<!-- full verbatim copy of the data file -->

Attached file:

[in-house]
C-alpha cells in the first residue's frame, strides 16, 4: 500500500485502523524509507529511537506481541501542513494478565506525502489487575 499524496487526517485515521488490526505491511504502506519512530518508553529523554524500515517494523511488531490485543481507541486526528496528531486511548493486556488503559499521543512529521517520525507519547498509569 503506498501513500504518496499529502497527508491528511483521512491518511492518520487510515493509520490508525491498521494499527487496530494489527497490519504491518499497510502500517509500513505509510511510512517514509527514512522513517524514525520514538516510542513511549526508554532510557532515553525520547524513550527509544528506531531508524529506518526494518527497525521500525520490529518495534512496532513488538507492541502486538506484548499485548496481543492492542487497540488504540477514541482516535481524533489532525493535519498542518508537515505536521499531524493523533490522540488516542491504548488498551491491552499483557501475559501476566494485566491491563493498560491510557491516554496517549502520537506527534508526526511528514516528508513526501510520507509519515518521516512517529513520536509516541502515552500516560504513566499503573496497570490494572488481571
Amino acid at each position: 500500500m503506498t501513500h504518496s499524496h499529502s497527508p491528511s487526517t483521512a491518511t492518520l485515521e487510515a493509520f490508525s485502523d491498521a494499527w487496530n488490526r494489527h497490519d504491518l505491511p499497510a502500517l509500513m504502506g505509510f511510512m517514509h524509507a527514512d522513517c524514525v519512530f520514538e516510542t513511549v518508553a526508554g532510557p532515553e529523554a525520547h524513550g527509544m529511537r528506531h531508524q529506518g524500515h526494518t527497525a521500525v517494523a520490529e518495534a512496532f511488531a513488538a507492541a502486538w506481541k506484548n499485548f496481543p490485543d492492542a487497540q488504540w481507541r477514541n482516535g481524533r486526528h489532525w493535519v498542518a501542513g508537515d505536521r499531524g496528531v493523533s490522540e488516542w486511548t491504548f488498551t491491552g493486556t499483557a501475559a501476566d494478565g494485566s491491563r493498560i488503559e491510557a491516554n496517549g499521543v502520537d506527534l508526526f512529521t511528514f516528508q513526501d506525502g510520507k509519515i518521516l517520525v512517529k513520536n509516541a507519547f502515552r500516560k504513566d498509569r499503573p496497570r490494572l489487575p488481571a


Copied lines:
[in-house]
C-alpha cells in the first residue's frame, strides 16, 4: 500500500485502523524509507529511537506481541501542513494478565506525502489487575 499524496487526517485515521488490526505491511504502506519512530518508553529523554524500515517494523511488531490485543481507541486526528496528531486511548493486556488503559499521543512529521517520525507519547498509569 503506498501513500504518496499529502497527508491528511483521512491518511492518520487510515493509520490508525491498521494499527487496530494489527497490519504491518499497510502500517509500513505509510511510512517514509527514512522513517524514525520514538516510542513511549526508554532510557532515553525520547524513550527509544528506531531508524529506518526494518527497525521500525520490529518495534512496532513488538507492541502486538506484548499485548496481543492492542487497540488504540477514541482516535481524533489532525493535519498542518508537515505536521499531524493523533490522540488516542491504548488498551491491552499483557501475559501476566494485566491491563493498560491510557491516554496517549502520537506527534508526526511528514516528508513526501510520507509519515518521516512517529513520536509516541502515552500516560504513566499503573496497570490494572488481571
Amino acid at each position: 500500500m503506498t501513500h504518496s499524496h499529502s497527508p491528511s487526517t483521512a491518511t492518520l485515521e487510515a493509520f490508525s485502523d491498521a494499527w487496530n488490526r494489527h497490519d504491518l505491511p499497510a502500517l509500513m504502506g505509510f511510512m517514509h524509507a527514512d522513517c524514525v519512530f520514538e516510542t513511549v518508553a526508554g532510557p532515553e529523554a525520547h524513550g527509544m529511537r528506531h531508524q529506518g524500515h526494518t527497525a521500525v517494523a520490529e518495534a512496532f511488531a513488538a507492541a502486538w506481541k506484548n499485548f496481543p490485543d492492542a487497540q488504540w481507541r477514541n482516535g481524533r486526528h489532525w493535519v498542518a501542513g508537515d505536521r499531524g496528531v493523533s490522540e488516542w486511548t491504548f488498551t491491552g493486556t499483557a501475559a501476566d494478565g494485566s491491563r493498560i488503559e491510557a491516554n496517549g499521543v502520537d506527534l508526526f512529521t511528514f516528508q513526501d506525502g510520507k509519515i518521516l517520525v512517529k513520536n509516541a507519547f502515552r500516560k504513566d498509569r499503573p496497570r490494572l489487575p488481571a